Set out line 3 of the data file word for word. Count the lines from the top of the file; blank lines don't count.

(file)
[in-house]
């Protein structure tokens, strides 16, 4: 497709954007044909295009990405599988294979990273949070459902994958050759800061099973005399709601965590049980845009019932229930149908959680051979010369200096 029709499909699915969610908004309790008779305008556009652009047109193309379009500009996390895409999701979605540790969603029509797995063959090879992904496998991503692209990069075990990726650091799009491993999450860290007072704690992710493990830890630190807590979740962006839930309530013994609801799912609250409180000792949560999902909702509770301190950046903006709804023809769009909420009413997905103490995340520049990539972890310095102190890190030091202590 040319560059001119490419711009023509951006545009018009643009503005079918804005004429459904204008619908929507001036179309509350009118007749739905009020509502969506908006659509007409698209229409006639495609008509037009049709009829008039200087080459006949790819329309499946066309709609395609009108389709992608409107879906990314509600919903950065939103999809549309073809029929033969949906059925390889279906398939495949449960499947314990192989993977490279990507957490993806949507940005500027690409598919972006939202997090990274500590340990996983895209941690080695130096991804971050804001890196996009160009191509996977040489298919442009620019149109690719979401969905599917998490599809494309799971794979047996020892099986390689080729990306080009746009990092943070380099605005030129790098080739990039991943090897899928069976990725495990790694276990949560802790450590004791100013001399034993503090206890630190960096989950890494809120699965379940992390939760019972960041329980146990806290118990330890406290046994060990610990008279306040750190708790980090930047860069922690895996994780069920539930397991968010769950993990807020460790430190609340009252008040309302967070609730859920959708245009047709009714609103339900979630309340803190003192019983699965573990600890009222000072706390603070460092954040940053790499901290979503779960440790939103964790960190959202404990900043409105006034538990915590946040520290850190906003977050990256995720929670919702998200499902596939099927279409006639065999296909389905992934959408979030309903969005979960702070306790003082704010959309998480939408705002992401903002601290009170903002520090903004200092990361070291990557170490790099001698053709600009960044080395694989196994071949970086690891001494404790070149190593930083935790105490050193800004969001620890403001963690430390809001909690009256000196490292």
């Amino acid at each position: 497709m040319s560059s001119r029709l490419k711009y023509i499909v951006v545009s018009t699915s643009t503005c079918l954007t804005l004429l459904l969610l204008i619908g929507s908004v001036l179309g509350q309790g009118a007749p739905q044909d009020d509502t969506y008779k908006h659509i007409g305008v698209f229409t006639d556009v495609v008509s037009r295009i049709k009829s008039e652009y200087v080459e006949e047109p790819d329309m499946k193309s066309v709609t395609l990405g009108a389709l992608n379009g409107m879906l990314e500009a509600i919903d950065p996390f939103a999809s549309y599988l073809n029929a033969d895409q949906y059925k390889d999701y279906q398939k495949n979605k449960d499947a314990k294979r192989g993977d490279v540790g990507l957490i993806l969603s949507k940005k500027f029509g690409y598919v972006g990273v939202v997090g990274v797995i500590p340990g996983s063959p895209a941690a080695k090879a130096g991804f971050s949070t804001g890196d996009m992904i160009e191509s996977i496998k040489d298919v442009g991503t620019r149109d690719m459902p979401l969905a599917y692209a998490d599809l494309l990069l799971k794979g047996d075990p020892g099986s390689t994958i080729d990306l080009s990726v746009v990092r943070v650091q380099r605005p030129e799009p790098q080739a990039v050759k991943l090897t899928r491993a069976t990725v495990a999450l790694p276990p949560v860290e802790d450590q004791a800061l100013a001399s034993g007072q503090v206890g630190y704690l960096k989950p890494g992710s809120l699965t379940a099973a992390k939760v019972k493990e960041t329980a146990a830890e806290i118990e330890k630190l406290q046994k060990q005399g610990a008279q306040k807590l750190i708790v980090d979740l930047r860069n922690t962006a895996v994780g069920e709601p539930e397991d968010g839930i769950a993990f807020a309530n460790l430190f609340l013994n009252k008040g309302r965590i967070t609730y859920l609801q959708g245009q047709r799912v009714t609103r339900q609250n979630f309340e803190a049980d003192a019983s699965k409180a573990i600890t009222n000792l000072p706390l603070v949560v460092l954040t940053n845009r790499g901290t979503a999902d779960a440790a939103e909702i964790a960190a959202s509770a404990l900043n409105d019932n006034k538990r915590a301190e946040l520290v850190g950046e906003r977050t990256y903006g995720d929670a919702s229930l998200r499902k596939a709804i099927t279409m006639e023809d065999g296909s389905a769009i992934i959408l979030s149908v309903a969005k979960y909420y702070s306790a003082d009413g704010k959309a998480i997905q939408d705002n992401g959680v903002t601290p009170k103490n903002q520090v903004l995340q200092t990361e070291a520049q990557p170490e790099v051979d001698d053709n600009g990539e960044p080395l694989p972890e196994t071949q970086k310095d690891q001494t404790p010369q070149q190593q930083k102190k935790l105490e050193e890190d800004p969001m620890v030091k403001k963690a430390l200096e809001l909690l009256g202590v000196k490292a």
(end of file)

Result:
């Amino acid at each position: 497709m040319s560059s001119r029709l490419k711009y023509i499909v951006v545009s018009t699915s643009t503005c079918l954007t804005l004429l459904l969610l204008i619908g929507s908004v001036l179309g509350q309790g009118a007749p739905q044909d009020d509502t969506y008779k908006h659509i007409g305008v698209f229409t006639d556009v495609v008509s037009r295009i049709k009829s008039e652009y200087v080459e006949e047109p790819d329309m499946k193309s066309v709609t395609l990405g009108a389709l992608n379009g409107m879906l990314e500009a509600i919903d950065p996390f939103a999809s549309y599988l073809n029929a033969d895409q949906y059925k390889d999701y279906q398939k495949n979605k449960d499947a314990k294979r192989g993977d490279v540790g990507l957490i993806l969603s949507k940005k500027f029509g690409y598919v972006g990273v939202v997090g990274v797995i500590p340990g996983s063959p895209a941690a080695k090879a130096g991804f971050s949070t804001g890196d996009m992904i160009e191509s996977i496998k040489d298919v442009g991503t620019r149109d690719m459902p979401l969905a599917y692209a998490d599809l494309l990069l799971k794979g047996d075990p020892g099986s390689t994958i080729d990306l080009s990726v746009v990092r943070v650091q380099r605005p030129e799009p790098q080739a990039v050759k991943l090897t899928r491993a069976t990725v495990a999450l790694p276990p949560v860290e802790d450590q004791a800061l100013a001399s034993g007072q503090v206890g630190y704690l960096k989950p890494g992710s809120l699965t379940a099973a992390k939760v019972k493990e960041t329980a146990a830890e806290i118990e330890k630190l406290q046994k060990q005399g610990a008279q306040k807590l750190i708790v980090d979740l930047r860069n922690t962006a895996v994780g069920e709601p539930e397991d968010g839930i769950a993990f807020a309530n460790l430190f609340l013994n009252k008040g309302r965590i967070t609730y859920l609801q959708g245009q047709r799912v009714t609103r339900q609250n979630f309340e803190a049980d003192a019983s699965k409180a573990i600890t009222n000792l000072p706390l603070v949560v460092l954040t940053n845009r790499g901290t979503a999902d779960a440790a939103e909702i964790a960190a959202s509770a404990l900043n409105d019932n006034k538990r915590a301190e946040l520290v850190g950046e906003r977050t990256y903006g995720d929670a919702s229930l998200r499902k596939a709804i099927t279409m006639e023809d065999g296909s389905a769009i992934i959408l979030s149908v309903a969005k979960y909420y702070s306790a003082d009413g704010k959309a998480i997905q939408d705002n992401g959680v903002t601290p009170k103490n903002q520090v903004l995340q200092t990361e070291a520049q990557p170490e790099v051979d001698d053709n600009g990539e960044p080395l694989p972890e196994t071949q970086k310095d690891q001494t404790p010369q070149q190593q930083k102190k935790l105490e050193e890190d800004p969001m620890v030091k403001k963690a430390l200096e809001l909690l009256g202590v000196k490292a």